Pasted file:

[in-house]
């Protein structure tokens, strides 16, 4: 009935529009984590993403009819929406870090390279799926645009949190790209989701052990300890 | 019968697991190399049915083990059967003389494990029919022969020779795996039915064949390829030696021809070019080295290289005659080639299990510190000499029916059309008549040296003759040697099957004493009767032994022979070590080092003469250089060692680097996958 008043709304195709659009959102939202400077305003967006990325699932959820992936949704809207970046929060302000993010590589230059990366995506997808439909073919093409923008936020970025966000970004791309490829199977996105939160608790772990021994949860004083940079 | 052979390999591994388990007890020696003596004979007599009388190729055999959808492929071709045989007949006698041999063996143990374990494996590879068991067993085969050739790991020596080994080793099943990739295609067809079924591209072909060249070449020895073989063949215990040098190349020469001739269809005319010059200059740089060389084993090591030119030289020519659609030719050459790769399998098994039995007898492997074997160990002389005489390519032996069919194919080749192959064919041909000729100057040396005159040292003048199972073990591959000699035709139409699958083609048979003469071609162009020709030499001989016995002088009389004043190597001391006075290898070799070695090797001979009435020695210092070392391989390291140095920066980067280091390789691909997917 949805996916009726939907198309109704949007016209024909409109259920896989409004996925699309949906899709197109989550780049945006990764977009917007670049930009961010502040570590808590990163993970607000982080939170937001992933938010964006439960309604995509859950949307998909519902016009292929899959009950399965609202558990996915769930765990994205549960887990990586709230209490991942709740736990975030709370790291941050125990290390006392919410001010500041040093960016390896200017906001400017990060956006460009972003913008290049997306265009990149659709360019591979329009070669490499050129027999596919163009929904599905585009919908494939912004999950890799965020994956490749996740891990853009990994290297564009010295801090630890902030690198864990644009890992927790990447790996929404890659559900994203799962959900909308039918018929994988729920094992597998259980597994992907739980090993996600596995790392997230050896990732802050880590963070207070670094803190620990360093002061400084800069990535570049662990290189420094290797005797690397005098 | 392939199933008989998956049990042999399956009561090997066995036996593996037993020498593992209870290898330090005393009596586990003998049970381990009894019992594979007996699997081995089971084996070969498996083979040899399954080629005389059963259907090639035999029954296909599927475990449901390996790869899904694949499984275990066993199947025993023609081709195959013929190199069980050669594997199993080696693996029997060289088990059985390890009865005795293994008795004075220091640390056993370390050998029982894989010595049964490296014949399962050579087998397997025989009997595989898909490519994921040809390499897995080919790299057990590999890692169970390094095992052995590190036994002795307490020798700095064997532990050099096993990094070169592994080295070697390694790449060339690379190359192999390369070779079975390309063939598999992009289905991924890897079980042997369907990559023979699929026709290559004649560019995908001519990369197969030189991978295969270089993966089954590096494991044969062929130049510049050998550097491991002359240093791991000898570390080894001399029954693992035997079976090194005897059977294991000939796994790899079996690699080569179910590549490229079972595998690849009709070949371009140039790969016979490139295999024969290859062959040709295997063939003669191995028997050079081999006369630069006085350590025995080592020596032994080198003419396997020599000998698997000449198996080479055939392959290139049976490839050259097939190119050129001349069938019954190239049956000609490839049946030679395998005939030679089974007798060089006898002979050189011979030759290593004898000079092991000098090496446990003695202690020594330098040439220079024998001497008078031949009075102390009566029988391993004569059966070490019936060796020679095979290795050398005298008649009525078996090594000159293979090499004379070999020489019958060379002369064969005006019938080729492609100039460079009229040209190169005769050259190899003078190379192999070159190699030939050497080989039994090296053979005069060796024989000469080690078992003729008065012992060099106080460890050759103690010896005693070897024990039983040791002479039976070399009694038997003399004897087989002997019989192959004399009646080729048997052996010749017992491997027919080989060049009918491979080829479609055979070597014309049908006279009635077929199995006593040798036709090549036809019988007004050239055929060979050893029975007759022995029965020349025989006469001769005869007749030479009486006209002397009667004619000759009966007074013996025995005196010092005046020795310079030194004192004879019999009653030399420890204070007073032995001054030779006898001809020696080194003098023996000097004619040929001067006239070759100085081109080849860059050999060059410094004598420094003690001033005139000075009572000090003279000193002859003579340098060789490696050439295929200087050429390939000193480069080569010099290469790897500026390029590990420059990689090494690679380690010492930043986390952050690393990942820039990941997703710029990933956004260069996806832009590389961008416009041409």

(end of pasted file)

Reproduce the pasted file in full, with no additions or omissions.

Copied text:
[in-house]
């Protein structure tokens, strides 16, 4: 009935529009984590993403009819929406870090390279799926645009949190790209989701052990300890 | 019968697991190399049915083990059967003389494990029919022969020779795996039915064949390829030696021809070019080295290289005659080639299990510190000499029916059309008549040296003759040697099957004493009767032994022979070590080092003469250089060692680097996958 008043709304195709659009959102939202400077305003967006990325699932959820992936949704809207970046929060302000993010590589230059990366995506997808439909073919093409923008936020970025966000970004791309490829199977996105939160608790772990021994949860004083940079 | 052979390999591994388990007890020696003596004979007599009388190729055999959808492929071709045989007949006698041999063996143990374990494996590879068991067993085969050739790991020596080994080793099943990739295609067809079924591209072909060249070449020895073989063949215990040098190349020469001739269809005319010059200059740089060389084993090591030119030289020519659609030719050459790769399998098994039995007898492997074997160990002389005489390519032996069919194919080749192959064919041909000729100057040396005159040292003048199972073990591959000699035709139409699958083609048979003469071609162009020709030499001989016995002088009389004043190597001391006075290898070799070695090797001979009435020695210092070392391989390291140095920066980067280091390789691909997917 949805996916009726939907198309109704949007016209024909409109259920896989409004996925699309949906899709197109989550780049945006990764977009917007670049930009961010502040570590808590990163993970607000982080939170937001992933938010964006439960309604995509859950949307998909519902016009292929899959009950399965609202558990996915769930765990994205549960887990990586709230209490991942709740736990975030709370790291941050125990290390006392919410001010500041040093960016390896200017906001400017990060956006460009972003913008290049997306265009990149659709360019591979329009070669490499050129027999596919163009929904599905585009919908494939912004999950890799965020994956490749996740891990853009990994290297564009010295801090630890902030690198864990644009890992927790990447790996929404890659559900994203799962959900909308039918018929994988729920094992597998259980597994992907739980090993996600596995790392997230050896990732802050880590963070207070670094803190620990360093002061400084800069990535570049662990290189420094290797005797690397005098 | 392939199933008989998956049990042999399956009561090997066995036996593996037993020498593992209870290898330090005393009596586990003998049970381990009894019992594979007996699997081995089971084996070969498996083979040899399954080629005389059963259907090639035999029954296909599927475990449901390996790869899904694949499984275990066993199947025993023609081709195959013929190199069980050669594997199993080696693996029997060289088990059985390890009865005795293994008795004075220091640390056993370390050998029982894989010595049964490296014949399962050579087998397997025989009997595989898909490519994921040809390499897995080919790299057990590999890692169970390094095992052995590190036994002795307490020798700095064997532990050099096993990094070169592994080295070697390694790449060339690379190359192999390369070779079975390309063939598999992009289905991924890897079980042997369907990559023979699929026709290559004649560019995908001519990369197969030189991978295969270089993966089954590096494991044969062929130049510049050998550097491991002359240093791991000898570390080894001399029954693992035997079976090194005897059977294991000939796994790899079996690699080569179910590549490229079972595998690849009709070949371009140039790969016979490139295999024969290859062959040709295997063939003669191995028997050079081999006369630069006085350590025995080592020596032994080198003419396997020599000998698997000449198996080479055939392959290139049976490839050259097939190119050129001349069938019954190239049956000609490839049946030679395998005939030679089974007798060089006898002979050189011979030759290593004898000079092991000098090496446990003695202690020594330098040439220079024998001497008078031949009075102390009566029988391993004569059966070490019936060796020679095979290795050398005298008649009525078996090594000159293979090499004379070999020489019958060379002369064969005006019938080729492609100039460079009229040209190169005769050259190899003078190379192999070159190699030939050497080989039994090296053979005069060796024989000469080690078992003729008065012992060099106080460890050759103690010896005693070897024990039983040791002479039976070399009694038997003399004897087989002997019989192959004399009646080729048997052996010749017992491997027919080989060049009918491979080829479609055979070597014309049908006279009635077929199995006593040798036709090549036809019988007004050239055929060979050893029975007759022995029965020349025989006469001769005869007749030479009486006209002397009667004619000759009966007074013996025995005196010092005046020795310079030194004192004879019999009653030399420890204070007073032995001054030779006898001809020696080194003098023996000097004619040929001067006239070759100085081109080849860059050999060059410094004598420094003690001033005139000075009572000090003279000193002859003579340098060789490696050439295929200087050429390939000193480069080569010099290469790897500026390029590990420059990689090494690679380690010492930043986390952050690393990942820039990941997703710029990933956004260069996806832009590389961008416009041409």